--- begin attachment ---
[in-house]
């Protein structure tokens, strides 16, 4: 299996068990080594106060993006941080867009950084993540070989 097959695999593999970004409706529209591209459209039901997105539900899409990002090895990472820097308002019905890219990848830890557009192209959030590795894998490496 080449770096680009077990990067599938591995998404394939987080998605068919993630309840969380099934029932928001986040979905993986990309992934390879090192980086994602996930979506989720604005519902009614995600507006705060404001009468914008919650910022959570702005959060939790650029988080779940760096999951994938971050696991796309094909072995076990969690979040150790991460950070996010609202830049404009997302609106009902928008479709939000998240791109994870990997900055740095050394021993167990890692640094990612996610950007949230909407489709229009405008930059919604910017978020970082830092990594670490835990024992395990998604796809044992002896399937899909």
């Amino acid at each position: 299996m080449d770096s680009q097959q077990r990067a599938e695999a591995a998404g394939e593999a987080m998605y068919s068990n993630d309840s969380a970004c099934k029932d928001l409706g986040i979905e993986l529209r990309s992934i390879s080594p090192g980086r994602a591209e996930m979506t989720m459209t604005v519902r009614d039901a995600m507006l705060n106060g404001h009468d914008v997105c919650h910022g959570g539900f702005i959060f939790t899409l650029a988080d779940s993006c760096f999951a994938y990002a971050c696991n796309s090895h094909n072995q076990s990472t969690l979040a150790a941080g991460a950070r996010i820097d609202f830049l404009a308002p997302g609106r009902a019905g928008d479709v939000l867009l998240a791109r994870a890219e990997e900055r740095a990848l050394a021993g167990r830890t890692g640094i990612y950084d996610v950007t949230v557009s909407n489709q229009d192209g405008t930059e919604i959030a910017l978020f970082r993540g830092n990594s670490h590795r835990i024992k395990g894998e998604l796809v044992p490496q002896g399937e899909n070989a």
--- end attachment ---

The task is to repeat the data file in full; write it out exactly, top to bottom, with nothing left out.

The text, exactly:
[in-house]
């Protein structure tokens, strides 16, 4: 299996068990080594106060993006941080867009950084993540070989 097959695999593999970004409706529209591209459209039901997105539900899409990002090895990472820097308002019905890219990848830890557009192209959030590795894998490496 080449770096680009077990990067599938591995998404394939987080998605068919993630309840969380099934029932928001986040979905993986990309992934390879090192980086994602996930979506989720604005519902009614995600507006705060404001009468914008919650910022959570702005959060939790650029988080779940760096999951994938971050696991796309094909072995076990969690979040150790991460950070996010609202830049404009997302609106009902928008479709939000998240791109994870990997900055740095050394021993167990890692640094990612996610950007949230909407489709229009405008930059919604910017978020970082830092990594670490835990024992395990998604796809044992002896399937899909």
């Amino acid at each position: 299996m080449d770096s680009q097959q077990r990067a599938e695999a591995a998404g394939e593999a987080m998605y068919s068990n993630d309840s969380a970004c099934k029932d928001l409706g986040i979905e993986l529209r990309s992934i390879s080594p090192g980086r994602a591209e996930m979506t989720m459209t604005v519902r009614d039901a995600m507006l705060n106060g404001h009468d914008v997105c919650h910022g959570g539900f702005i959060f939790t899409l650029a988080d779940s993006c760096f999951a994938y990002a971050c696991n796309s090895h094909n072995q076990s990472t969690l979040a150790a941080g991460a950070r996010i820097d609202f830049l404009a308002p997302g609106r009902a019905g928008d479709v939000l867009l998240a791109r994870a890219e990997e900055r740095a990848l050394a021993g167990r830890t890692g640094i990612y950084d996610v950007t949230v557009s909407n489709q229009d192209g405008t930059e919604i959030a910017l978020f970082r993540g830092n990594s670490h590795r835990i024992k395990g894998e998604l796809v044992p490496q002896g399937e899909n070989a």